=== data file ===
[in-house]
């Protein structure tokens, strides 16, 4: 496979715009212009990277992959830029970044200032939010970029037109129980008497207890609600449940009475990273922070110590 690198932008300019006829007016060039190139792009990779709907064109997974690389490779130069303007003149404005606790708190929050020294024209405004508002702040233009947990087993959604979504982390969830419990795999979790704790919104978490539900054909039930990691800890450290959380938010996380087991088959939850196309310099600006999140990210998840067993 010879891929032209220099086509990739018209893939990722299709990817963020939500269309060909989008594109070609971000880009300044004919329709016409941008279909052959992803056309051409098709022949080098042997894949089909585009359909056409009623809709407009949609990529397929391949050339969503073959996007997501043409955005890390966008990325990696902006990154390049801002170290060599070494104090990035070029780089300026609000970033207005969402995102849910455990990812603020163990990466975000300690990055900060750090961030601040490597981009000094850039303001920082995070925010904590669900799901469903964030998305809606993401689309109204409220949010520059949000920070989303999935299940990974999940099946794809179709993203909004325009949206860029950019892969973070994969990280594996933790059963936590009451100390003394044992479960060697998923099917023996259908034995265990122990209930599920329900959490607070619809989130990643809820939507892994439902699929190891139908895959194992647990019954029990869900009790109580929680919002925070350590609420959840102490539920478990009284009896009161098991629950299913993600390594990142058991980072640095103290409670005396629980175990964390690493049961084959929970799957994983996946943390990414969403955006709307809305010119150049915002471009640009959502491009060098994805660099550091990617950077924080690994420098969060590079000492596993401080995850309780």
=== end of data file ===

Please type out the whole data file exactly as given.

[in-house]
């Protein structure tokens, strides 16, 4: 496979715009212009990277992959830029970044200032939010970029037109129980008497207890609600449940009475990273922070110590 690198932008300019006829007016060039190139792009990779709907064109997974690389490779130069303007003149404005606790708190929050020294024209405004508002702040233009947990087993959604979504982390969830419990795999979790704790919104978490539900054909039930990691800890450290959380938010996380087991088959939850196309310099600006999140990210998840067993 010879891929032209220099086509990739018209893939990722299709990817963020939500269309060909989008594109070609971000880009300044004919329709016409941008279909052959992803056309051409098709022949080098042997894949089909585009359909056409009623809709407009949609990529397929391949050339969503073959996007997501043409955005890390966008990325990696902006990154390049801002170290060599070494104090990035070029780089300026609000970033207005969402995102849910455990990812603020163990990466975000300690990055900060750090961030601040490597981009000094850039303001920082995070925010904590669900799901469903964030998305809606993401689309109204409220949010520059949000920070989303999935299940990974999940099946794809179709993203909004325009949206860029950019892969973070994969990280594996933790059963936590009451100390003394044992479960060697998923099917023996259908034995265990122990209930599920329900959490607070619809989130990643809820939507892994439902699929190891139908895959194992647990019954029990869900009790109580929680919002925070350590609420959840102490539920478990009284009896009161098991629950299913993600390594990142058991980072640095103290409670005396629980175990964390690493049961084959929970799957994983996946943390990414969403955006709307809305010119150049915002471009640009959502491009060098994805660099550091990617950077924080690994420098969060590079000492596993401080995850309780």